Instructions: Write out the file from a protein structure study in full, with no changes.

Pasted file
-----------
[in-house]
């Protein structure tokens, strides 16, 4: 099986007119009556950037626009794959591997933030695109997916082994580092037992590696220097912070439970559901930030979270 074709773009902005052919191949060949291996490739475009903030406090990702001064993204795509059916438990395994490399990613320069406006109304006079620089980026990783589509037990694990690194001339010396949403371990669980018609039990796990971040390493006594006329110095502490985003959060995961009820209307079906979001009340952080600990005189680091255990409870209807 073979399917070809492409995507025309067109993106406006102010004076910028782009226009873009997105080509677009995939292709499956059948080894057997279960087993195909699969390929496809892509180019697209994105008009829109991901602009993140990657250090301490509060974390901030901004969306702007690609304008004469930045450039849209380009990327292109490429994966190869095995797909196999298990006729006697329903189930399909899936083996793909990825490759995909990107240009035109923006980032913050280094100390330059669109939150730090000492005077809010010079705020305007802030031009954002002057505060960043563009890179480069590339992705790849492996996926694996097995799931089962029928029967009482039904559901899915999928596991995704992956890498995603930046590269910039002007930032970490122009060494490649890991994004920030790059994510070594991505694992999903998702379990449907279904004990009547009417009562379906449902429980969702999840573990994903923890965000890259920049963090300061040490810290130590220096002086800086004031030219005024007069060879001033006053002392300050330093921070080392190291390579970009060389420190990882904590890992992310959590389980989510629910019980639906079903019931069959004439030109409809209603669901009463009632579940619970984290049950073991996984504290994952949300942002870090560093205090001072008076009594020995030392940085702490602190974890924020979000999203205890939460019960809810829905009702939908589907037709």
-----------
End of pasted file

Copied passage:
[in-house]
């Protein structure tokens, strides 16, 4: 099986007119009556950037626009794959591997933030695109997916082994580092037992590696220097912070439970559901930030979270 074709773009902005052919191949060949291996490739475009903030406090990702001064993204795509059916438990395994490399990613320069406006109304006079620089980026990783589509037990694990690194001339010396949403371990669980018609039990796990971040390493006594006329110095502490985003959060995961009820209307079906979001009340952080600990005189680091255990409870209807 073979399917070809492409995507025309067109993106406006102010004076910028782009226009873009997105080509677009995939292709499956059948080894057997279960087993195909699969390929496809892509180019697209994105008009829109991901602009993140990657250090301490509060974390901030901004969306702007690609304008004469930045450039849209380009990327292109490429994966190869095995797909196999298990006729006697329903189930399909899936083996793909990825490759995909990107240009035109923006980032913050280094100390330059669109939150730090000492005077809010010079705020305007802030031009954002002057505060960043563009890179480069590339992705790849492996996926694996097995799931089962029928029967009482039904559901899915999928596991995704992956890498995603930046590269910039002007930032970490122009060494490649890991994004920030790059994510070594991505694992999903998702379990449907279904004990009547009417009562379906449902429980969702999840573990994903923890965000890259920049963090300061040490810290130590220096002086800086004031030219005024007069060879001033006053002392300050330093921070080392190291390579970009060389420190990882904590890992992310959590389980989510629910019980639906079903019931069959004439030109409809209603669901009463009632579940619970984290049950073991996984504290994952949300942002870090560093205090001072008076009594020995030392940085702490602190974890924020979000999203205890939460019960809810829905009702939908589907037709």